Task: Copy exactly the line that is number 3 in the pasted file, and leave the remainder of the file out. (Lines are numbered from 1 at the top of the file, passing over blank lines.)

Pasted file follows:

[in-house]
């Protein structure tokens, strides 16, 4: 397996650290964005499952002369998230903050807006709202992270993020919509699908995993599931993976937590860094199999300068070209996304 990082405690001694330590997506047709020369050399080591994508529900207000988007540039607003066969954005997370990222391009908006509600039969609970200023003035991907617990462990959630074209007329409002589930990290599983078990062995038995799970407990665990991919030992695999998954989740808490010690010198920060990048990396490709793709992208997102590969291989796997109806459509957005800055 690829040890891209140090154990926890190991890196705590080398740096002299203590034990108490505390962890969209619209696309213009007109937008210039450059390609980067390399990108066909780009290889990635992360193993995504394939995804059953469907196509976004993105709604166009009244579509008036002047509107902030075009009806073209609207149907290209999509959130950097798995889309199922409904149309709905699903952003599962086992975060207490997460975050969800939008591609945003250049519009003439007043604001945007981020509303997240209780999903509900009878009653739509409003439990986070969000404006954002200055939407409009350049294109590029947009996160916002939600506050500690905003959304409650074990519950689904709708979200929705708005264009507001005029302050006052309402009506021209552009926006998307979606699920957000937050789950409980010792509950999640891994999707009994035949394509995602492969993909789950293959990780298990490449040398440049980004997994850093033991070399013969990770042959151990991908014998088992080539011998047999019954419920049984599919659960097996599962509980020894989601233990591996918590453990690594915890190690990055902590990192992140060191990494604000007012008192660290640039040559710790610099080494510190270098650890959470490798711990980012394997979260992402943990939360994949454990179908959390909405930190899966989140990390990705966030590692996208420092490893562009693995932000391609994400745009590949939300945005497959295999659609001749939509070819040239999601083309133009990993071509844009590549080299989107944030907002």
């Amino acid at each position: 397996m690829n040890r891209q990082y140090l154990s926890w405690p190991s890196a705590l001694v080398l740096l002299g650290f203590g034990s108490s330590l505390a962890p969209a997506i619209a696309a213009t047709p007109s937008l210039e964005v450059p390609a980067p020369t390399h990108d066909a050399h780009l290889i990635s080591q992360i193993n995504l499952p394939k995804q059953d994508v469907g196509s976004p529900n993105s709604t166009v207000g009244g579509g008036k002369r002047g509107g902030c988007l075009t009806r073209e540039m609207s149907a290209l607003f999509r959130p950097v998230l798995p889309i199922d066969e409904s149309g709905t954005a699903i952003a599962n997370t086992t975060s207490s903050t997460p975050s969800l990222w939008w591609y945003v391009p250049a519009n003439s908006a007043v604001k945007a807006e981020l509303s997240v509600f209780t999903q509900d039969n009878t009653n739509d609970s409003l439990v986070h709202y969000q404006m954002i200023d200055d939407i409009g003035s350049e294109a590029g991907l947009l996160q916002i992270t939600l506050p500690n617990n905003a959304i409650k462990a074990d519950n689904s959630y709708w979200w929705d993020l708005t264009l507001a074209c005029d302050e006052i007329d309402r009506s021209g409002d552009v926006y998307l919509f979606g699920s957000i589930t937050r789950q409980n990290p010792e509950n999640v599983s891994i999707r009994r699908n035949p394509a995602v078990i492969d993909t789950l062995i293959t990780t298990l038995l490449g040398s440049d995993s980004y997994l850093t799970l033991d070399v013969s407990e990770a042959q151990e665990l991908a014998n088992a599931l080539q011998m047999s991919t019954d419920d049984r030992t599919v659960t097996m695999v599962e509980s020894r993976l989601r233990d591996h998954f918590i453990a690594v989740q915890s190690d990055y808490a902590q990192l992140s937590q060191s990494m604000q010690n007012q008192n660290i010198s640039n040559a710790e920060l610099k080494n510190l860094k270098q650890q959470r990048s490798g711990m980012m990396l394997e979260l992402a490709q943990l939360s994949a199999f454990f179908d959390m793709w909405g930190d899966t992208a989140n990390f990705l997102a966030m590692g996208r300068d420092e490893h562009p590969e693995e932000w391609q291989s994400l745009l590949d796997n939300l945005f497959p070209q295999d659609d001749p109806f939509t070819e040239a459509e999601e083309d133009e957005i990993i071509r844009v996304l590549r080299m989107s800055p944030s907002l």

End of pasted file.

């Amino acid at each position: 397996m690829n040890r891209q990082y140090l154990s926890w405690p190991s890196a705590l001694v080398l740096l002299g650290f203590g034990s108490s330590l505390a962890p969209a997506i619209a696309a213009t047709p007109s937008l210039e964005v450059p390609a980067p020369t390399h990108d066909a050399h780009l290889i990635s080591q992360i193993n995504l499952p394939k995804q059953d994508v469907g196509s976004p529900n993105s709604t166009v207000g009244g579509g008036k002369r002047g509107g902030c988007l075009t009806r073209e540039m609207s149907a290209l607003f999509r959130p950097v998230l798995p889309i199922d066969e409904s149309g709905t954005a699903i952003a599962n997370t086992t975060s207490s903050t997460p975050s969800l990222w939008w591609y945003v391009p250049a519009n003439s908006a007043v604001k945007a807006e981020l509303s997240v509600f209780t999903q509900d039969n009878t009653n739509d609970s409003l439990v986070h709202y969000q404006m954002i200023d200055d939407i409009g003035s350049e294109a590029g991907l947009l996160q916002i992270t939600l506050p500690n617990n905003a959304i409650k462990a074990d519950n689904s959630y709708w979200w929705d993020l708005t264009l507001a074209c005029d302050e006052i007329d309402r009506s021209g409002d552009v926006y998307l919509f979606g699920s957000i589930t937050r789950q409980n990290p010792e509950n999640v599983s891994i999707r009994r699908n035949p394509a995602v078990i492969d993909t789950l062995i293959t990780t298990l038995l490449g040398s440049d995993s980004y997994l850093t799970l033991d070399v013969s407990e990770a042959q151990e665990l991908a014998n088992a599931l080539q011998m047999s991919t019954d419920d049984r030992t599919v659960t097996m695999v599962e509980s020894r993976l989601r233990d591996h998954f918590i453990a690594v989740q915890s190690d990055y808490a902590q990192l992140s937590q060191s990494m604000q010690n007012q008192n660290i010198s640039n040559a710790e920060l610099k080494n510190l860094k270098q650890q959470r990048s490798g711990m980012m990396l394997e979260l992402a490709q943990l939360s994949a199999f454990f179908d959390m793709w909405g930190d899966t992208a989140n990390f990705l997102a966030m590692g996208r300068d420092e490893h562009p590969e693995e932000w391609q291989s994400l745009l590949d796997n939300l945005f497959p070209q295999d659609d001749p109806f939509t070819e040239a459509e999601e083309d133009e957005i990993i071509r844009v996304l590549r080299m989107s800055p944030s907002l």